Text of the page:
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True. I'm not very fond of people buying cars just for the investment, they're often not really car people, and just bring up the price of such gems and the insurance for our loved cars. At least they don't vaccuum the market for parts, so we're still able to keep ours running! :p
 

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Well, this makes it the highest sale number MK2 known at this point.
Car will probably go back under a cover, as it was fir the last 20 years, as explained in the BaT message:

the-rodster (The Seller) :
OK, here is a little history on the car.
My aunt bought it new in July of 1985 at Beaman Toyota in Nashville, TN. At the time, she was in her mid fifties, divorced, no children, and enjoyed road trips with her boyfriend to the Smokies. At about the same time, she purchased a matching (Maroon) fully loaded Honda Goldwing. The Supra and the Goldwing were her prize possessions. When not driving the Supra, she and her boyfriend were out cruising on the Goldwing.
The Supra was never her daily driver, she had a Jeep for that. During the first 15 years that she owned the car, it was just driven on sunny weekends through the mountains. When not driven, it was stored in a heated garage under a car cover. She averaged driving it 800 to 1,000 miles a year for the first 15 years.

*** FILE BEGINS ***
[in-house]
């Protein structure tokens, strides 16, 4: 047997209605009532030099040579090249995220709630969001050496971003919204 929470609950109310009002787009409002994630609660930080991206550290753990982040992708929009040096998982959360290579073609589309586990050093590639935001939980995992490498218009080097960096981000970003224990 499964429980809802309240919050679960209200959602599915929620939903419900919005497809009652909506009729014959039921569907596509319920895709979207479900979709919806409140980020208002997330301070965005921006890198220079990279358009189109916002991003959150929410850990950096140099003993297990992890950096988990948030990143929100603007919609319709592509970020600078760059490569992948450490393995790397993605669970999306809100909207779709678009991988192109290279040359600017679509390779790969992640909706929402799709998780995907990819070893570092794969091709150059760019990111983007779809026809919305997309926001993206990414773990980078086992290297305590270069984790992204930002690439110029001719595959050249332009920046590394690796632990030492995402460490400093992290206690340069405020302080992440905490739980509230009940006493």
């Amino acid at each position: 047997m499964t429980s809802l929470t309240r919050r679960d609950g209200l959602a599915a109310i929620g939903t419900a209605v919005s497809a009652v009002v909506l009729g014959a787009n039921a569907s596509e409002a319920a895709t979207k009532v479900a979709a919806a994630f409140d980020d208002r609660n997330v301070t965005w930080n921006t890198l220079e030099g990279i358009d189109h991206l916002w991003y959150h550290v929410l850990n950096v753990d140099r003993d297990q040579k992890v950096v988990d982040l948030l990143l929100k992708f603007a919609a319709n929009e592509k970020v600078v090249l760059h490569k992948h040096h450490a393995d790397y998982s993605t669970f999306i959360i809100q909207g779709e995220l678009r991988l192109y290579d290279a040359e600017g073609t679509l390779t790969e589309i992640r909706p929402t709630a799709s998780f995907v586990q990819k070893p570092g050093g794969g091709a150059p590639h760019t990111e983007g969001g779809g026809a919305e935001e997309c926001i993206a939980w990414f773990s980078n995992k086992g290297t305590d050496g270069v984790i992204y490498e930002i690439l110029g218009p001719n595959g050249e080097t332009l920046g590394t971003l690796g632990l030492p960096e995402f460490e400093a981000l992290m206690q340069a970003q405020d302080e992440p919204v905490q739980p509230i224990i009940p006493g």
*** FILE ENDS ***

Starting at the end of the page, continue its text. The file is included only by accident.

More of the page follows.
By the time she reached her seventies, she drove it very little, but would go to the garage and start it on a regular basis. Even though she didn’t drive it that much, she still took it to the local Toyota dealership for service every couple of years.
It’s sad, but my aunt is now in her 90’s, lives in a rest home, and has no need for the car.
She will be pleased that someone else is getting to enjoy the car as much as she did.
 

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True. I'm not very fond of people buying cars just for the investment, they're often not really car people, and just bring up the price of such gems and the insurance for our loved cars. At least they don't vaccuum the market for parts, so we're still able to keep ours running! :p
I couldn't agree more, I'm not fond of people raising the prices on these cars because they are just an investment vehicle. I prefer this crowd to the drift assholes. The guys that tear out the interior and throw it in the trash when they buy the car. But I realize times change and we must change with them.